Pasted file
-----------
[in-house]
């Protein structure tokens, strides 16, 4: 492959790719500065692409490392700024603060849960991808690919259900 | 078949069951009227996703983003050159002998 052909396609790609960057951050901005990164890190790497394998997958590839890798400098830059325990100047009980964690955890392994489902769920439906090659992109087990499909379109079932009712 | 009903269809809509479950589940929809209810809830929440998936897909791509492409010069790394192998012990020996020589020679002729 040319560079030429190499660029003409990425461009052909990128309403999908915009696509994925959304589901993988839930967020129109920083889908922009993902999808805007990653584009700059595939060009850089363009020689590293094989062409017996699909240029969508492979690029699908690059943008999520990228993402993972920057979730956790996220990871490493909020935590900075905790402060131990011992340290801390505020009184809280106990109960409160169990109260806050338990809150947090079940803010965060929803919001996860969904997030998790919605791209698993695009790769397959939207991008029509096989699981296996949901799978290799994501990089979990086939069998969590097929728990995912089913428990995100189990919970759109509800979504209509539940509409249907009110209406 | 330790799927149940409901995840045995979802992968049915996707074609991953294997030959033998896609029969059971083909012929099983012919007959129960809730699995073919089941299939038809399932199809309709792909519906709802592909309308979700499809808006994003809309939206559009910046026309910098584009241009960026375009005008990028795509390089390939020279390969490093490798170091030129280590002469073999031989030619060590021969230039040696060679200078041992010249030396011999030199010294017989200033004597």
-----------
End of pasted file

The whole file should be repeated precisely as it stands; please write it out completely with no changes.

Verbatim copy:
[in-house]
């Protein structure tokens, strides 16, 4: 492959790719500065692409490392700024603060849960991808690919259900 | 078949069951009227996703983003050159002998 052909396609790609960057951050901005990164890190790497394998997958590839890798400098830059325990100047009980964690955890392994489902769920439906090659992109087990499909379109079932009712 | 009903269809809509479950589940929809209810809830929440998936897909791509492409010069790394192998012990020996020589020679002729 040319560079030429190499660029003409990425461009052909990128309403999908915009696509994925959304589901993988839930967020129109920083889908922009993902999808805007990653584009700059595939060009850089363009020689590293094989062409017996699909240029969508492979690029699908690059943008999520990228993402993972920057979730956790996220990871490493909020935590900075905790402060131990011992340290801390505020009184809280106990109960409160169990109260806050338990809150947090079940803010965060929803919001996860969904997030998790919605791209698993695009790769397959939207991008029509096989699981296996949901799978290799994501990089979990086939069998969590097929728990995912089913428990995100189990919970759109509800979504209509539940509409249907009110209406 | 330790799927149940409901995840045995979802992968049915996707074609991953294997030959033998896609029969059971083909012929099983012919007959129960809730699995073919089941299939038809399932199809309709792909519906709802592909309308979700499809808006994003809309939206559009910046026309910098584009241009960026375009005008990028795509390089390939020279390969490093490798170091030129280590002469073999031989030619060590021969230039040696060679200078041992010249030396011999030199010294017989200033004597």